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Nuclear fusion breakthrough as reactor runs seven times hotter than the Sun for 30 seconds

‘Artificial sun’ achieves milestone towards near-limitless clean energy.

Anthony Cuthbertson
Thursday 08 September 2022 17:30 BST

Related: California Team Achieves Ignition in Nuclear Fusion

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Scientists in South Korea have managed to sustain a nuclear fusion reaction running at temperatures in excess of 100 million°C – nearly seven times hotter than the core of the Sun – for 30 seconds for the first time.

It marks an important advance in achieving viable fusion power, which promises near-limitless clean energy by mimicking the natural reactions occurring within the Sun.

A team from Seoul National University and the Korea Institute of Fusion Energy experimented with the reactor at the Korea Superconducting Tokamak Advanced Research (KSTAR), managing to achieve an improved technique for containing the plasma at the core of the reactor.

The “artificial sun” is one of several around the world that form the culmination of decades of research into the technology, which essentially merge atomic nuclei found in stars to generate vast amounts of energy that can be transformed into electricity.

A similar facility in China was able to run at a slightly lower temperature for more than 17 minutes last year. At 70 million degrees Celsius, the plasma was still five times hotter than the actual Sun.

The process has been hailed as the “holy grail” of clean energy, as it requires no fossil fuels and leaves behind no hazardous waste unlike current nuclear energy production methods.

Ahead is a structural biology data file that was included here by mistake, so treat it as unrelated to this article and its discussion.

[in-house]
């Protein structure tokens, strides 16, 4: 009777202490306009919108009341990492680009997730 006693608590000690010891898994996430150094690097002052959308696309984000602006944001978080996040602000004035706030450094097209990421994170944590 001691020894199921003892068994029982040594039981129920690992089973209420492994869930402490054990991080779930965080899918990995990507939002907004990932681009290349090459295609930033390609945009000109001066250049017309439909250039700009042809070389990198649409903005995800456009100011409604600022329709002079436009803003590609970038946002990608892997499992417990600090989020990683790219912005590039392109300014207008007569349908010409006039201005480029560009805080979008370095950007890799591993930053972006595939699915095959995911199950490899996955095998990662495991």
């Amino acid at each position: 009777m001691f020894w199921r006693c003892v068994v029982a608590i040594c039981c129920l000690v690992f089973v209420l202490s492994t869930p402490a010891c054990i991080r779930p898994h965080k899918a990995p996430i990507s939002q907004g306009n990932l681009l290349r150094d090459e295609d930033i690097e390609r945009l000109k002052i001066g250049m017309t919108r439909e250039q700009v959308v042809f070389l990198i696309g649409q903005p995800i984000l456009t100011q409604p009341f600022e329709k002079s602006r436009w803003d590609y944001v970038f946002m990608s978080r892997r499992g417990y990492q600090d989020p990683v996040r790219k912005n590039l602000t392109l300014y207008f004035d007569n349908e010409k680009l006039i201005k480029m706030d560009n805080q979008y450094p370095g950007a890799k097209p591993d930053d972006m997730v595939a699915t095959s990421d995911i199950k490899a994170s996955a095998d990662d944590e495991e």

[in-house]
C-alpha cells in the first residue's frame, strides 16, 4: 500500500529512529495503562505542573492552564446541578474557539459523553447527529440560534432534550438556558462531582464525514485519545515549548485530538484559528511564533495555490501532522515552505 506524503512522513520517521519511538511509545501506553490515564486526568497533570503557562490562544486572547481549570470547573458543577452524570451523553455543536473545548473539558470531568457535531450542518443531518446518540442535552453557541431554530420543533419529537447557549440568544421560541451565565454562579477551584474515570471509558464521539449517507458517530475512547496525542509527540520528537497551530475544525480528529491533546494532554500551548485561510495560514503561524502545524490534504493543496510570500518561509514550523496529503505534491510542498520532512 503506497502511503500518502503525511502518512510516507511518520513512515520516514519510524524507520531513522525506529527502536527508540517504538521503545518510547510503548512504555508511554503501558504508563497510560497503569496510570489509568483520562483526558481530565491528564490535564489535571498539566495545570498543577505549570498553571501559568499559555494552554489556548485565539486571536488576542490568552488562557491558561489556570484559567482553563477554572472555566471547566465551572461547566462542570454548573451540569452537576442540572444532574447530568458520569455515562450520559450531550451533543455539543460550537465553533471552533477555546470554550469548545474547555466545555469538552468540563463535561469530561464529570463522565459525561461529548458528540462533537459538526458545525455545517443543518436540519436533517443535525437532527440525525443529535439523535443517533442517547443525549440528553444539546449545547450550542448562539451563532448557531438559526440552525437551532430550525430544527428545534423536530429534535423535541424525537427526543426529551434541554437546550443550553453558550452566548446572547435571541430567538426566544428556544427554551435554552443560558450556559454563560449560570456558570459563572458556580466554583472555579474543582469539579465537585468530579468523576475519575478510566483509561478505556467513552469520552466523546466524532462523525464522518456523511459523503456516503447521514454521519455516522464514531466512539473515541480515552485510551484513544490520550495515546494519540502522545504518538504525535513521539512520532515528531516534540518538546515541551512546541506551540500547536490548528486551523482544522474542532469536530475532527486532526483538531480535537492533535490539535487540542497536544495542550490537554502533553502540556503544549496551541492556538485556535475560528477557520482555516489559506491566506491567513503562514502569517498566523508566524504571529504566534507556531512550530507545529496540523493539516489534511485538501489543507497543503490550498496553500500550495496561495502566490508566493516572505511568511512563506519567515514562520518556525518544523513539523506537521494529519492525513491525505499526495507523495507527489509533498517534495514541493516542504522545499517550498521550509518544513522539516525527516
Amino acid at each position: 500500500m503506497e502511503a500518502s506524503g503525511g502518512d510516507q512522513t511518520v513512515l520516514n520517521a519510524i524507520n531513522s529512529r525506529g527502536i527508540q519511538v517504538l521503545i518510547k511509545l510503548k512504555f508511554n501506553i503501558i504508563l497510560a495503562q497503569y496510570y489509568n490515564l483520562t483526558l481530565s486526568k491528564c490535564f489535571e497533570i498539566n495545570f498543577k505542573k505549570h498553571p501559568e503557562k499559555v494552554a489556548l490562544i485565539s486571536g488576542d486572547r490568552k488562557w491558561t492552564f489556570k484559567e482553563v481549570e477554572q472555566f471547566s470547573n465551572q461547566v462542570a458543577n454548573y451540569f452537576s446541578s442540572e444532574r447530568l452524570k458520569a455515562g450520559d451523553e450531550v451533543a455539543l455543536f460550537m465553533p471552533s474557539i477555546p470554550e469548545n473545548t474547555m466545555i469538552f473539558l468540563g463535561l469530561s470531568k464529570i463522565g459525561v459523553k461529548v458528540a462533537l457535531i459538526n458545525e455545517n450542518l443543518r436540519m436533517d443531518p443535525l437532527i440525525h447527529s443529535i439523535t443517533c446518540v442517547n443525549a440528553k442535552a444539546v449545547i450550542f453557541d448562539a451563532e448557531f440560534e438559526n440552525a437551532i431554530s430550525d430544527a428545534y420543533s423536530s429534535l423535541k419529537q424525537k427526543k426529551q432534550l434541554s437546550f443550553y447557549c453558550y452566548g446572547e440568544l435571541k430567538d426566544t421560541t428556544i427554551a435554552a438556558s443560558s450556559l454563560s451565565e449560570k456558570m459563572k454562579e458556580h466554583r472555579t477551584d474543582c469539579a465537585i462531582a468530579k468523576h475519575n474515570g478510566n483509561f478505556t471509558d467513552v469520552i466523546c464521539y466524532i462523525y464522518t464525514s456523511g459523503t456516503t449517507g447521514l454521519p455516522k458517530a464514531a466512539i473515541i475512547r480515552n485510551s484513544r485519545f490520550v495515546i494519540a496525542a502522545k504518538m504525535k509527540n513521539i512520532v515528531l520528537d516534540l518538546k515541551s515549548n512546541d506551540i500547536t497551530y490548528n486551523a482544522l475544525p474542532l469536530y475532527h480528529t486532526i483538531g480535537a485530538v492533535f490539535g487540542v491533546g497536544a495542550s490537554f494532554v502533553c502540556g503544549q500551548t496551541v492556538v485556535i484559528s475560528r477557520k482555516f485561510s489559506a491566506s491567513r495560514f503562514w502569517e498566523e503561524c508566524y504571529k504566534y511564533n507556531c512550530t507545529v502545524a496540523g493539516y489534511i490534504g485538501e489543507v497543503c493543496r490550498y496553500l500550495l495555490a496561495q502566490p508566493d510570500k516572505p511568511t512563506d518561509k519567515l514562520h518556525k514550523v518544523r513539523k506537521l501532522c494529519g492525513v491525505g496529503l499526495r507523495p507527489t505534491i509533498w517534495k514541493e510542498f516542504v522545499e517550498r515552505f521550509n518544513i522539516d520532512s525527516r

“We usually say that fusion energy is a dream energy source – it is almost limitless, with low emission of greenhouse gases and no high-level radioactive waste – [but the latest breakthrough] means fusion is not a dream,” said Yoo Suk-jae, president of the Korea Institute of Fusion Energy.

At the start of the year, the Korea Institute of Fusion Energy set a goal of achieving plasma temperatures exceeding 100 million degrees for 50 seconds by the end of 2022, with a final target of 300 seconds by 2026.

“This is not the end of the story, we must move on to 300 seconds – 300 is the minimum time frame to demonstrate steady-state operations, then this plasma can work forever,” said KSTAR director Yoon Si-woo.

“If we can’t achieve that, we have to do something else.”

A study detailing the research, titled ‘A sustained high-temperature fusion plasma regime facilitated by fast ions’, was published in the scientific journal Nature this week.

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